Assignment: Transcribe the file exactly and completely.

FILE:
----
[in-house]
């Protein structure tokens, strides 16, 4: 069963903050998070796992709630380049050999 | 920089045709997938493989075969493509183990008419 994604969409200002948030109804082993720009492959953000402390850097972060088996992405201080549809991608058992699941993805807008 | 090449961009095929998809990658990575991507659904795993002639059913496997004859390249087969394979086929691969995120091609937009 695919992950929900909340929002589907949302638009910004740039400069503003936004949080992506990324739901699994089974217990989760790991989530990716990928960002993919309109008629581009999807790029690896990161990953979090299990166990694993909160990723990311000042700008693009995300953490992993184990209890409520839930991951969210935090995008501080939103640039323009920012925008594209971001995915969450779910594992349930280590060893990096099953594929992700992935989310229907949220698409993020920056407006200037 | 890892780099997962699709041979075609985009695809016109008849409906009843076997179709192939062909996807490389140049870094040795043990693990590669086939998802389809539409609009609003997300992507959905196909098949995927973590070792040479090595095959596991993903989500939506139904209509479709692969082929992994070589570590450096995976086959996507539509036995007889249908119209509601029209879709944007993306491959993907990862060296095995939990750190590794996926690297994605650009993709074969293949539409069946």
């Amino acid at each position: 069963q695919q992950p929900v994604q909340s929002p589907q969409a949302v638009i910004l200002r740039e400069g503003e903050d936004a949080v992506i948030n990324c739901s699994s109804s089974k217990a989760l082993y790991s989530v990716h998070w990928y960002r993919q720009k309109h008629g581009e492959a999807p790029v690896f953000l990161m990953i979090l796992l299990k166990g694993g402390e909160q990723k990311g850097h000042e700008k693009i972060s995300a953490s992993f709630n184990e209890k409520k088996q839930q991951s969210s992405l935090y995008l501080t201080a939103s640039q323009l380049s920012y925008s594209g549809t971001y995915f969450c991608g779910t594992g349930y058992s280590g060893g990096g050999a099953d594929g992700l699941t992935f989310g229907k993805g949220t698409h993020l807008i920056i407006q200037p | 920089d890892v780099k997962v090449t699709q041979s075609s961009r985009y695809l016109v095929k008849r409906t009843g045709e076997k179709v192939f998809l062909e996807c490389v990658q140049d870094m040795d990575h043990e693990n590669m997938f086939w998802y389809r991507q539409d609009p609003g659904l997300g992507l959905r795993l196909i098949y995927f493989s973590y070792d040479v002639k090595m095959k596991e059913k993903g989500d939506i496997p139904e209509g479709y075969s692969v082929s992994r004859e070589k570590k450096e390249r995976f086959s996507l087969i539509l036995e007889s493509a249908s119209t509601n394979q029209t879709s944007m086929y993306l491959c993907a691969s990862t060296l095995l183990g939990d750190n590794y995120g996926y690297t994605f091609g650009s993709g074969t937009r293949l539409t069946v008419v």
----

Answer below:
[in-house]
């Protein structure tokens, strides 16, 4: 069963903050998070796992709630380049050999 | 920089045709997938493989075969493509183990008419 994604969409200002948030109804082993720009492959953000402390850097972060088996992405201080549809991608058992699941993805807008 | 090449961009095929998809990658990575991507659904795993002639059913496997004859390249087969394979086929691969995120091609937009 695919992950929900909340929002589907949302638009910004740039400069503003936004949080992506990324739901699994089974217990989760790991989530990716990928960002993919309109008629581009999807790029690896990161990953979090299990166990694993909160990723990311000042700008693009995300953490992993184990209890409520839930991951969210935090995008501080939103640039323009920012925008594209971001995915969450779910594992349930280590060893990096099953594929992700992935989310229907949220698409993020920056407006200037 | 890892780099997962699709041979075609985009695809016109008849409906009843076997179709192939062909996807490389140049870094040795043990693990590669086939998802389809539409609009609003997300992507959905196909098949995927973590070792040479090595095959596991993903989500939506139904209509479709692969082929992994070589570590450096995976086959996507539509036995007889249908119209509601029209879709944007993306491959993907990862060296095995939990750190590794996926690297994605650009993709074969293949539409069946």
């Amino acid at each position: 069963q695919q992950p929900v994604q909340s929002p589907q969409a949302v638009i910004l200002r740039e400069g503003e903050d936004a949080v992506i948030n990324c739901s699994s109804s089974k217990a989760l082993y790991s989530v990716h998070w990928y960002r993919q720009k309109h008629g581009e492959a999807p790029v690896f953000l990161m990953i979090l796992l299990k166990g694993g402390e909160q990723k990311g850097h000042e700008k693009i972060s995300a953490s992993f709630n184990e209890k409520k088996q839930q991951s969210s992405l935090y995008l501080t201080a939103s640039q323009l380049s920012y925008s594209g549809t971001y995915f969450c991608g779910t594992g349930y058992s280590g060893g990096g050999a099953d594929g992700l699941t992935f989310g229907k993805g949220t698409h993020l807008i920056i407006q200037p | 920089d890892v780099k997962v090449t699709q041979s075609s961009r985009y695809l016109v095929k008849r409906t009843g045709e076997k179709v192939f998809l062909e996807c490389v990658q140049d870094m040795d990575h043990e693990n590669m997938f086939w998802y389809r991507q539409d609009p609003g659904l997300g992507l959905r795993l196909i098949y995927f493989s973590y070792d040479v002639k090595m095959k596991e059913k993903g989500d939506i496997p139904e209509g479709y075969s692969v082929s992994r004859e070589k570590k450096e390249r995976f086959s996507l087969i539509l036995e007889s493509a249908s119209t509601n394979q029209t879709s944007m086929y993306l491959c993907a691969s990862t060296l095995l183990g939990d750190n590794y995120g996926y690297t994605f091609g650009s993709g074969t937009r293949l539409t069946v008419v």